I grew up about an hour from Sioux Falls and have lived for nearly fifty years in South Dakota.

I had never heard of Nick Piantanida and I had no idea the worldwide tragic news he made in 1966, a tragedy that began in Sioux Falls.

A while back I was going up and down the television dial when I happened upon an ESPN '30 For 30', their documentary series. I've always loved documentaries, whether they involve sports, news, politics, history, or whatever. I guess you could say I'm a human interest 'junkie'.

KXRB logo
Get our free mobile app

I happened into this '30 For 30' a few minutes into the show and it was something about a guy, a New Jersey truck driver and Army veteran who was attempting a new world record in 'free fall'. This guy named Nick Piantanida would go up in a gondola (didn't look much bigger than a large crate) powered by a hot air balloon, and I mean way, way up!

And then I saw it. He was lifting off from Joe Foss Field in Sioux Falls, South Dakota. In other words, he was lifting off from here!

I'd never heard of this guy, I was just a kid back in 1966 when he was attempting this and for whatever reason, I hadn't run across his name or his story in all those decades since.

So I began watching with much closer interest and, as the story was being told on that television documentary, slowly it became evident: This was not going to end well. This was going to end very badly. And so it did.

I got the following information on his two attempts from Sioux Falls from Wikipedia:

On February 2, 1966, in his second attempt, Piantanida launched in Strato Jump II from Joe Foss Field near Sioux Falls South Dakota, and reached an unprecedented altitude of 123,500 feet (37,600 m). From that height he had planned to parachute from the balloon to set a world record for the highest parachute jump, but was unable to disconnect himself from his oxygen line. He aborted the jump and detached the gondola from the balloon, returning to earth in the gondola without the balloon. Because he did not return to earth with his balloon, his unprecedented altitude is not recognized by the Fédération Aéronautique Internationale as a balloon altitude world record, and because he did not jump from the balloon's gondola at 123,500 feet, he earned no parachute altitude record either.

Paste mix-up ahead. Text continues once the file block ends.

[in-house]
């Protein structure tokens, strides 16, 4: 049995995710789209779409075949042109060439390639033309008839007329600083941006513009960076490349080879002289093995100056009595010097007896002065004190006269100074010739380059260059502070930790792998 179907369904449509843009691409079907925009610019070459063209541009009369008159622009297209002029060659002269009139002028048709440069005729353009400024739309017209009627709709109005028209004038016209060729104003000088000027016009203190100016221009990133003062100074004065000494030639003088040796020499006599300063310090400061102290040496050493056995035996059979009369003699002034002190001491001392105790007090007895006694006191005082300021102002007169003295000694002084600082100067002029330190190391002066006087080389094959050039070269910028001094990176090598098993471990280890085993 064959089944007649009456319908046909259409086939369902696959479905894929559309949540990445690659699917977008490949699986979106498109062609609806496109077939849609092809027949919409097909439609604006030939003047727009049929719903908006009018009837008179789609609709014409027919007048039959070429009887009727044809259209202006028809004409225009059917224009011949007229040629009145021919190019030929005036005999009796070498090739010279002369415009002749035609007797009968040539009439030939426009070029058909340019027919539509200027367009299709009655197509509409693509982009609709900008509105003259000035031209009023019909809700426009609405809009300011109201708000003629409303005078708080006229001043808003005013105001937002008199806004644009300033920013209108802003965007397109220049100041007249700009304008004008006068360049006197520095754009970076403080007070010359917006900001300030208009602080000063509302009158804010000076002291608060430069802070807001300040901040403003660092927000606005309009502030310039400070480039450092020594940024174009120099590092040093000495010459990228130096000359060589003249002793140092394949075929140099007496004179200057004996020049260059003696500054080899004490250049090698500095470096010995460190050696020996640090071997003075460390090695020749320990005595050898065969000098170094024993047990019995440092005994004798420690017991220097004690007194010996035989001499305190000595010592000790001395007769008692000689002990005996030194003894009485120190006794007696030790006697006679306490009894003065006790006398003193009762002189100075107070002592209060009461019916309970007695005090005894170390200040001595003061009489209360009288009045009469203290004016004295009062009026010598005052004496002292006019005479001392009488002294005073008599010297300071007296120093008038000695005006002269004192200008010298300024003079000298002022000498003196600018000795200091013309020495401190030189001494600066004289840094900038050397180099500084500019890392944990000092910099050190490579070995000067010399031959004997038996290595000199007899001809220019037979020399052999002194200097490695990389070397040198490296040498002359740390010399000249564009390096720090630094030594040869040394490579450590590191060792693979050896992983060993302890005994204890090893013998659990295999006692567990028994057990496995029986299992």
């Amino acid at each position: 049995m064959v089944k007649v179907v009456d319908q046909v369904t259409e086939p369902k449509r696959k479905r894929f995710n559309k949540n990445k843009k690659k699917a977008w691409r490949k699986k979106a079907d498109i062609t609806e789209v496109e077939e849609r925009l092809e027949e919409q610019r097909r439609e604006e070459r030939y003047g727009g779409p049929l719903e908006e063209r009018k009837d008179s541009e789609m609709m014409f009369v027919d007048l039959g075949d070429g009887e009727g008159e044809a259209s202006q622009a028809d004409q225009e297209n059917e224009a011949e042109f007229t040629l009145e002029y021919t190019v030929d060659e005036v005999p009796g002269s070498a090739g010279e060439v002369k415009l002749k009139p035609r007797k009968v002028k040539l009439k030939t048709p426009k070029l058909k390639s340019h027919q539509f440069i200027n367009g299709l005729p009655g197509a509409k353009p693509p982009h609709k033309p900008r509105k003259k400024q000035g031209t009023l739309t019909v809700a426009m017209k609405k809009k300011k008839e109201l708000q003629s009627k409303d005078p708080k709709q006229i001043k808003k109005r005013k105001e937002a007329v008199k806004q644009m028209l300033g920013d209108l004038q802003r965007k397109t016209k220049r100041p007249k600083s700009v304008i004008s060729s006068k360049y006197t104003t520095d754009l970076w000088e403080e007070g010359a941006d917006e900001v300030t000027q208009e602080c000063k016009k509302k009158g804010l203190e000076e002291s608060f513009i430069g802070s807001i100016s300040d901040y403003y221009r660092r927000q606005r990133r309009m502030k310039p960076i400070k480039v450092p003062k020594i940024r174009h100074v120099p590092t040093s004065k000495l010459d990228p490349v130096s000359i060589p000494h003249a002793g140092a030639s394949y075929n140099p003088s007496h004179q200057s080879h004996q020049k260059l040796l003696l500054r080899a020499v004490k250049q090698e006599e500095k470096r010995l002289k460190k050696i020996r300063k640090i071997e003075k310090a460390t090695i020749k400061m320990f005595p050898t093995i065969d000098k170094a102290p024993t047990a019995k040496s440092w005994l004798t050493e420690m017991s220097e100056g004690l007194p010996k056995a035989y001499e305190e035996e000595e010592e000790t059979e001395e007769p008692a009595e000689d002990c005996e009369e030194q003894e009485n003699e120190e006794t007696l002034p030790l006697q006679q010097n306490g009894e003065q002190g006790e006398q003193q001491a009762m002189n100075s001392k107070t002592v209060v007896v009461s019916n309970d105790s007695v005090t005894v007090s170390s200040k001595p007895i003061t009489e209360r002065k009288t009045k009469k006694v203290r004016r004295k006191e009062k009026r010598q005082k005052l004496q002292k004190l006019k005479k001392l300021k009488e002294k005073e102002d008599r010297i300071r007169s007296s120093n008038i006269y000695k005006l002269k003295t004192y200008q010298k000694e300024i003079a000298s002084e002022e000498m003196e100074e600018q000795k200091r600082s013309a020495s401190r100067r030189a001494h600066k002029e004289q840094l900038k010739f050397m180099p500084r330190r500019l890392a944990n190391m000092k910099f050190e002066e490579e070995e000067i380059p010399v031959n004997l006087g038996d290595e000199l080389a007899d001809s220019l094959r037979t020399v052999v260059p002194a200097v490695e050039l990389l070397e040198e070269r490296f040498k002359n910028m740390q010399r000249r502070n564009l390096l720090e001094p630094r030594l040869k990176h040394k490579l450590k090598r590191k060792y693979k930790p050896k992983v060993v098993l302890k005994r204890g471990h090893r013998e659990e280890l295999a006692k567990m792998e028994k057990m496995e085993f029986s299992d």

On the morning of May 1, 1966, Piantanida donned a bright orange pressure suit and parachute harness. Secured inside a styrofoam-insulated gondola about the size of a portable toilet, he began his ascent for a planned super-sonic free fall from over 120,000 feet. However, ground controllers listening to the communications link with the Strato Jump III were startled by the sound of a whoosh of rushing air and a sudden, cut-off call over the radio to abort. Piantanida's face mask had depressurized at about the 57,000-foot mark.Ground controllers immediately jettisoned the balloon at close to 56,000 feet (17,000 m) – higher than the cruising altitude for commercial jets – and for twenty-five minutes Piantanida's gondola parachuted to the ground. Piantanida barely survived the descent, having suffered massive tissue damage due to ebullism and the lack of oxygen left him brain damaged and in a coma from which he never recovered. Piantanida died four months later at the Veterans Hospital in Philadelphia, on August 29.

I had no idea. But now I do. Were you aware of the story of Nick Piantanida?

Don't Look Down: Step Inside The Penthouse of The World's Tallest Residential Building

The penthouse at Central Park Tower is currently on the market. The building is touted as the tallest residential building in the world standing nearly 1,500 feet above New York City. With pristine views at every turn, this penthouse on Billionaires Row is undoubtedly one of the most unique homes in the world.

More From KXRB